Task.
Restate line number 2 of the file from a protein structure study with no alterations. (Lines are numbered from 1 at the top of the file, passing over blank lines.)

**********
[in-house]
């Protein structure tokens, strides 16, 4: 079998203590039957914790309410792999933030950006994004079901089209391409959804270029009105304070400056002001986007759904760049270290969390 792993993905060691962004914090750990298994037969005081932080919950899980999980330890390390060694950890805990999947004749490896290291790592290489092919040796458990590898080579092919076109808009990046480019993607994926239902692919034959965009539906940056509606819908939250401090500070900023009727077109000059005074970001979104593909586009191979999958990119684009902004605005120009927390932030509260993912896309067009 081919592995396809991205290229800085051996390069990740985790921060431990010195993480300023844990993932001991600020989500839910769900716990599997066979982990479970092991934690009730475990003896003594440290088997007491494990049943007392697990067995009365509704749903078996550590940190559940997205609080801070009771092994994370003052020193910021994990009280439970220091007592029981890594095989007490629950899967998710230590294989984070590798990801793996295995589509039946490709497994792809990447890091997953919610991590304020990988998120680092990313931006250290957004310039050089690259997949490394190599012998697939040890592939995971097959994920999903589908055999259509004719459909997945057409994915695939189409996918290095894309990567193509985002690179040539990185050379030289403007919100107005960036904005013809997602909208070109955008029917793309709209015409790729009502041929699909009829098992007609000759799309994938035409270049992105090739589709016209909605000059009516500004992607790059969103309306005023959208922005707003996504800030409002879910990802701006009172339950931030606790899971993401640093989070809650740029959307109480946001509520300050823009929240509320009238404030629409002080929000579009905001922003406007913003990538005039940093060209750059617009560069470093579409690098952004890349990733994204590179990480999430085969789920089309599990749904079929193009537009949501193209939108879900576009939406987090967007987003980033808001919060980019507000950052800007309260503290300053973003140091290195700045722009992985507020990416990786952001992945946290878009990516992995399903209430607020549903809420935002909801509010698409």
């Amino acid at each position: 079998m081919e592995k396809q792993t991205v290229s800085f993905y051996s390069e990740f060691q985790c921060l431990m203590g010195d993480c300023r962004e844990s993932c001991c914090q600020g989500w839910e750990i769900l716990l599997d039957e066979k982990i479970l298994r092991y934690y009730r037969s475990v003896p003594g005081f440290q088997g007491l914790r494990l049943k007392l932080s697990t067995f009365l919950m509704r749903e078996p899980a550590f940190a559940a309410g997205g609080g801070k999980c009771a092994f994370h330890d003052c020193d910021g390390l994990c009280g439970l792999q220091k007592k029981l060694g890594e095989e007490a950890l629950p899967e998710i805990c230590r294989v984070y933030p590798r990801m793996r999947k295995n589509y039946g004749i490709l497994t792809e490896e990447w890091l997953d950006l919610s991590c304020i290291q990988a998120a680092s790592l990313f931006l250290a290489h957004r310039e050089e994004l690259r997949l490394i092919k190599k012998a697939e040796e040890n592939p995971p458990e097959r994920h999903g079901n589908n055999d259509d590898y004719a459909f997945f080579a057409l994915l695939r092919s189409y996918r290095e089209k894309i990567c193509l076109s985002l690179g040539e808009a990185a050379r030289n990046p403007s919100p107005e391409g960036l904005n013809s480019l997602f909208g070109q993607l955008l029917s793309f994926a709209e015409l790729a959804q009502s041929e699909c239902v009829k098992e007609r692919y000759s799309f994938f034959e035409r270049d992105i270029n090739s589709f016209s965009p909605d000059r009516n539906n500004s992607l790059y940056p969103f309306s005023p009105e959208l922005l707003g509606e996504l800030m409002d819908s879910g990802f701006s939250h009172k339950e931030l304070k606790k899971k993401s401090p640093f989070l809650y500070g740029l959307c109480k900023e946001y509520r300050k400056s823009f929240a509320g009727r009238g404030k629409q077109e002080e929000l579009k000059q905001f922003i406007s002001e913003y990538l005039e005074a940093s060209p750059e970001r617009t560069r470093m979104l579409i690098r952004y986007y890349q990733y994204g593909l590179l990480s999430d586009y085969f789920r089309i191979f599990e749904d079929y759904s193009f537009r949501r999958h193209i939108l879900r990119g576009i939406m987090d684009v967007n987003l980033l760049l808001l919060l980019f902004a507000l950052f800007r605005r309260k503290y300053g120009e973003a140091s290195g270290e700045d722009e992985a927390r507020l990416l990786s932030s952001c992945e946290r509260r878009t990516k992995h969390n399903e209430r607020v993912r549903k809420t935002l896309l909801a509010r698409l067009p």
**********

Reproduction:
């Protein structure tokens, strides 16, 4: 079998203590039957914790309410792999933030950006994004079901089209391409959804270029009105304070400056002001986007759904760049270290969390 792993993905060691962004914090750990298994037969005081932080919950899980999980330890390390060694950890805990999947004749490896290291790592290489092919040796458990590898080579092919076109808009990046480019993607994926239902692919034959965009539906940056509606819908939250401090500070900023009727077109000059005074970001979104593909586009191979999958990119684009902004605005120009927390932030509260993912896309067009 081919592995396809991205290229800085051996390069990740985790921060431990010195993480300023844990993932001991600020989500839910769900716990599997066979982990479970092991934690009730475990003896003594440290088997007491494990049943007392697990067995009365509704749903078996550590940190559940997205609080801070009771092994994370003052020193910021994990009280439970220091007592029981890594095989007490629950899967998710230590294989984070590798990801793996295995589509039946490709497994792809990447890091997953919610991590304020990988998120680092990313931006250290957004310039050089690259997949490394190599012998697939040890592939995971097959994920999903589908055999259509004719459909997945057409994915695939189409996918290095894309990567193509985002690179040539990185050379030289403007919100107005960036904005013809997602909208070109955008029917793309709209015409790729009502041929699909009829098992007609000759799309994938035409270049992105090739589709016209909605000059009516500004992607790059969103309306005023959208922005707003996504800030409002879910990802701006009172339950931030606790899971993401640093989070809650740029959307109480946001509520300050823009929240509320009238404030629409002080929000579009905001922003406007913003990538005039940093060209750059617009560069470093579409690098952004890349990733994204590179990480999430085969789920089309599990749904079929193009537009949501193209939108879900576009939406987090967007987003980033808001919060980019507000950052800007309260503290300053973003140091290195700045722009992985507020990416990786952001992945946290878009990516992995399903209430607020549903809420935002909801509010698409």